Thousands of rare tortoises have died in forest fires that have raged across south-eastern Spain, fanned by high temperatures and warm winds.
Mediterranean forests are one of the spur-thigh tortoise's natural habitats
At least 2,400 tortoises died during one fire in nature reserves in the Murcia region, the Global Nature Foundation group says.
Some 300 hectares (741 acres) of Mediterranean forest, the reptile's natural habitat, were burnt.
The foundation says it could take up to 20 years to restore the habitat.
Blazes in southern Spain and northern Portugal are said to be some of the worst seen in a decade.
The fire in the Murcia region of semi-arid and low-lying forests spanned an area 20km across (12.5 miles) at its widest point.
Juan Luis Castanedo of Global Nature Foundation, which promotes and protects 67 nature reserves in the region, told BBC News Online that tourists were to blame for accidentally starting the fire.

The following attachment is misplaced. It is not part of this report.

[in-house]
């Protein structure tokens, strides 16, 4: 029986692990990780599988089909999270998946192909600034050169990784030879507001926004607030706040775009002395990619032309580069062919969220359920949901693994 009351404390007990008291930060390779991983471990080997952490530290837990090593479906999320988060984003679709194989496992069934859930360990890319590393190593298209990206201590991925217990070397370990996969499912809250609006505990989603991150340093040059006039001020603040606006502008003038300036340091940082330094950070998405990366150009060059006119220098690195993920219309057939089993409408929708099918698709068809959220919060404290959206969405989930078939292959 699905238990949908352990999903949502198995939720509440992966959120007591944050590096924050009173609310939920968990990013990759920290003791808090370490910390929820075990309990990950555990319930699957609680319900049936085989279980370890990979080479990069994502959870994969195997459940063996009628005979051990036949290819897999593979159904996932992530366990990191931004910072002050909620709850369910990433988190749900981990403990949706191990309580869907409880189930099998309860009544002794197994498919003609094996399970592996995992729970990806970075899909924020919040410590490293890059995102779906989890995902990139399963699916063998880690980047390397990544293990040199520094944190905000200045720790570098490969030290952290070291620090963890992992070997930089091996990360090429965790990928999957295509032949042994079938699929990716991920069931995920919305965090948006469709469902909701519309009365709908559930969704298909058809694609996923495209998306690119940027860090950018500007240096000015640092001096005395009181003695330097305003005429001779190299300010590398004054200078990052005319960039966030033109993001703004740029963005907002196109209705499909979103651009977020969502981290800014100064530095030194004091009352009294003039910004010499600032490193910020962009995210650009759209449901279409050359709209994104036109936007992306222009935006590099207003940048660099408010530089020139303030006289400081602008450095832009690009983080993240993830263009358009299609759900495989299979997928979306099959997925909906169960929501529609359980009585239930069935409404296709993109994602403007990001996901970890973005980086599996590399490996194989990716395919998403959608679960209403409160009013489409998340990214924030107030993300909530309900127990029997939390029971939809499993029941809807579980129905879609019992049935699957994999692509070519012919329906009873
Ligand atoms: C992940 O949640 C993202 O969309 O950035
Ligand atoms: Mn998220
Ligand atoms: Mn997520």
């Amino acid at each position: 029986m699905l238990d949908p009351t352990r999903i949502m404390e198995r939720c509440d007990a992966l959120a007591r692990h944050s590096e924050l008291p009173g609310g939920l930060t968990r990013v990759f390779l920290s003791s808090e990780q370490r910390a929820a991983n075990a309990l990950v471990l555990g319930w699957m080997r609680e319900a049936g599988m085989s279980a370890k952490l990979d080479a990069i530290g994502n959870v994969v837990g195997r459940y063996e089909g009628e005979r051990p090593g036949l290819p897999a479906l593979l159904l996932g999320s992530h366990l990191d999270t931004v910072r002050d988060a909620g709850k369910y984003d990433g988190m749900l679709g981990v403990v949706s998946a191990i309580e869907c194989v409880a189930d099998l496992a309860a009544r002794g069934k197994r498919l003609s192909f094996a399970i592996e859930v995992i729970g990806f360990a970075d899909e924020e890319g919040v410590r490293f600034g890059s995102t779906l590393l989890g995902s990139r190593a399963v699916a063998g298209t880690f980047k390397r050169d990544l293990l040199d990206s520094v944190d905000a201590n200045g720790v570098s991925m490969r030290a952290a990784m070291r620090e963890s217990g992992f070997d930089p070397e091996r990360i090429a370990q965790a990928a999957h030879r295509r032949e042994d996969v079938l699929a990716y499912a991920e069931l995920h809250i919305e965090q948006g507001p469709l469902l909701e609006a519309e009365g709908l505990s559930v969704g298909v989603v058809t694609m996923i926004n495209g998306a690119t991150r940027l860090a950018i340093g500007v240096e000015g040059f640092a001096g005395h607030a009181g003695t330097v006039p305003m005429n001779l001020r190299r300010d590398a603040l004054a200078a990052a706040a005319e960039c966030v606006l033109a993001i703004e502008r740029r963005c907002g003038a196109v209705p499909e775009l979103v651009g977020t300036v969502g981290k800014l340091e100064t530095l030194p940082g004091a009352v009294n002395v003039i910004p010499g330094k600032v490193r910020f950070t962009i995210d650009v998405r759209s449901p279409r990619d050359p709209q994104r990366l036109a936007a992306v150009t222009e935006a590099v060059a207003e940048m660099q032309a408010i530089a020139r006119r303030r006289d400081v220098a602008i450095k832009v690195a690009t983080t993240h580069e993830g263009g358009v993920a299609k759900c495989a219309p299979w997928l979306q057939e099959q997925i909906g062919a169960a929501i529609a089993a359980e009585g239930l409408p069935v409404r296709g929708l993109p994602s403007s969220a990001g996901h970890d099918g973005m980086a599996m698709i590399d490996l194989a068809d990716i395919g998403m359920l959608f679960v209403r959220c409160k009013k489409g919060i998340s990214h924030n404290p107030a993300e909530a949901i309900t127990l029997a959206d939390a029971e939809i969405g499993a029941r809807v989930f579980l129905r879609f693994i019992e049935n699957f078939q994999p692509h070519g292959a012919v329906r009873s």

"Some tourists were camping near the reserve. One of their gas canisters exploded, sparking the fire, and with the wind - it just spread," he said of the blaze which flared on 1 August and lasted 17 hours.
Normally, between 20 and 40 of the Mediterranean spur-thigh tortoises live in each hectare of forest.
A total of 41,084 hectares (101,000 acres) have burnt in Spain since the beginning of the year, some 9,000 hectares (22,200 acres) more than over the same period last year, according to the environment ministry.
The great majority of the fires, it says, are caused by humans.